Homecoming

She said our meeting was 命運, fate. And I believed her. Words from the young woman I met at the airport, in transit from one country to another. I had been on the road now for more than six months. I had started to yearn for home. Where was home, any way? She reminded me it was with good people. Continue reading “Homecoming”

How do I do an oral history?

Recently I’ve had the enormous joy of spending time with people I love, connecting and/or reconnecting.

I’ve logged hours of oral histories in the process. In some ways it comes naturally to me as a journalist, but in others it feels very foreign to do so with people so intimate to me, so I’m always looking for ways to improve or adapt my process. It’s never perfect. No two interviews go exactly the same way. I suppose the only common way to go is forward.

As I tell people what I’m up to a common response is, “I’ve always wanted to do that but wouldn’t know where to begin!”

If you find yourself saying this, here are some useful guidelines… Continue reading “How do I do an oral history?”

Reading on the Radio

I find several things especially life affirming. These include the butterfly rush from a somersault, when a curtain rises on a stage production, and when a story goes to press. Also when I get to the grocery store and find avocados or good chocolate on sale. Now I can add one more. Recording for radio! Continue reading “Reading on the Radio”

I Have Dual Ethnicity and Double Vision, Superman is Chinese, and Other Revelations

Dropping a note to say I’m alive. And, “Hi!”

The last few weeks I’ve been absent from the internet but present in the world, trekking from Colorado to Wyoming, Washington to Oregon. Except for when I was reading exceptional things. Here are a few… Continue reading “I Have Dual Ethnicity and Double Vision, Superman is Chinese, and Other Revelations”

Maui Friends of the Library Book Store

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Most of the books I intend to use for research are borrowed from libraries in either print or digital form, but bibliophile that I am I’ve acquired a few. I walked away with five new (old) books for a whopping $1.25. I love bookstores that aren’t overly fussy where you can rummage thrift-store style until you find exactly what you need (but didn’t know it).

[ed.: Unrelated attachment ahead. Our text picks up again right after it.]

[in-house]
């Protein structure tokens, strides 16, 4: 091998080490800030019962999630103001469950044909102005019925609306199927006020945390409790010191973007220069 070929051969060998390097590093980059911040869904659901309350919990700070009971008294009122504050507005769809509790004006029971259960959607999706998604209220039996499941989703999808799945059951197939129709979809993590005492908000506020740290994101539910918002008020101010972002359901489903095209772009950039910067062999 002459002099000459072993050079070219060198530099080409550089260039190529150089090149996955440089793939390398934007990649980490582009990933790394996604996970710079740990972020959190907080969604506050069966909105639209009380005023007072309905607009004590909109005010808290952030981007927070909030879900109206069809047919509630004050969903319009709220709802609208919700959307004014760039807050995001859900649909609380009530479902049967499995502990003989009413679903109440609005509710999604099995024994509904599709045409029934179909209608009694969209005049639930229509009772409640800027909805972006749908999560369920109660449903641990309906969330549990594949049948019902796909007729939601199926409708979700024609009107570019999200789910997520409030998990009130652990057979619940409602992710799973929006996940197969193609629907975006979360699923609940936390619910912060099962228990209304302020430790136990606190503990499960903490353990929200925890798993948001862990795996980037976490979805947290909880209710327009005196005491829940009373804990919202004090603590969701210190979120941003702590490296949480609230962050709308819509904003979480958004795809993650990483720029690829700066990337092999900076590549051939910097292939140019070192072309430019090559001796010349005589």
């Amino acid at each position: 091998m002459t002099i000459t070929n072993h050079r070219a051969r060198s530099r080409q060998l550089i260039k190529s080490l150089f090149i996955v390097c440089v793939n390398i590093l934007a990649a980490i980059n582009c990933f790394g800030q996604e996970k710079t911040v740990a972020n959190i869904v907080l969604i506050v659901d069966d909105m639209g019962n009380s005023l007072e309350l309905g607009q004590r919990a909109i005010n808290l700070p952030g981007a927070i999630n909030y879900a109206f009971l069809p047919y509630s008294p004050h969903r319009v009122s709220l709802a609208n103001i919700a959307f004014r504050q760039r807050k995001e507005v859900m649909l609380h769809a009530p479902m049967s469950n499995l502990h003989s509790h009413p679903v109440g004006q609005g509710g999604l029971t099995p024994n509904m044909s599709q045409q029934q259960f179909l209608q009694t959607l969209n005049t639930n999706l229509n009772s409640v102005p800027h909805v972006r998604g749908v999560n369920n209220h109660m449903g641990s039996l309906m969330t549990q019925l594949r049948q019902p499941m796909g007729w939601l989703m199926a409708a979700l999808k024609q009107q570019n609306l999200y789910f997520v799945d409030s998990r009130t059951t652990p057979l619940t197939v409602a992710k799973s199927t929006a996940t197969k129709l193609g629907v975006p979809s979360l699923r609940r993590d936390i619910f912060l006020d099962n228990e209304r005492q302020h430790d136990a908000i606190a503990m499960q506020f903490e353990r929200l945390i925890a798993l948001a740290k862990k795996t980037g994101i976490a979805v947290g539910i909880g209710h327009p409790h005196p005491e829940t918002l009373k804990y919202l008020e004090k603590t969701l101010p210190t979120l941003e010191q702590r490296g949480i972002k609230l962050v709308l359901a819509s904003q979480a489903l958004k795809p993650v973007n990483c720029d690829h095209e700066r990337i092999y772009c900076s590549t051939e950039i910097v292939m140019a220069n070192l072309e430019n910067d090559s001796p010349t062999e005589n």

Our dear friend Martha told us about the one pictured above. It’s one of three supported by volunteers for Maui Friends of the Library. It’s a place for both private individuals and public libraries to donate used books that are then sold to support local library programs.

“Not only does this keep books out of the landfill, but it provides a place where everyone on Maui can buy books for pocket change,” their website says. With prices generally ranging from free to $2, it’s true!

There might be such a program in your home community, too. Shout out to Poudre River Friends of the Library. I have been enjoying its library’s lovely sunlit desks as I chip away on my reading.

Sara Hayden

 

Encouraging words

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Busaba Yip Douglas poses for a portrait on Friday Jan. 15, 2016 after making an offering of orchids at the Wo Hing Museum, where she serves as the Cultural Director in Maui, Hawaii. While the upstairs temple is part of the museum and not generally in use, it remains a place to honor ancestors and Taoist deities. Photo | Sara Hayden

Last week I met a woman who traveled from Thailand to Canada and the U.S. where she pursued her education 25 years ago. She had no intention to stay, but did. It was overseas that she ended up connecting with her Chinese roots.

Now a cultural director at the Wo Hing Museum in Maui’s historic town of Lahaina, Busaba Yip Douglas offered this: “I don’t need Ancestry.com. If we have a good relationship with your ancestors, we don’t have to search for them. They will come to us at the right time, and with the right people.”

Sara Hayden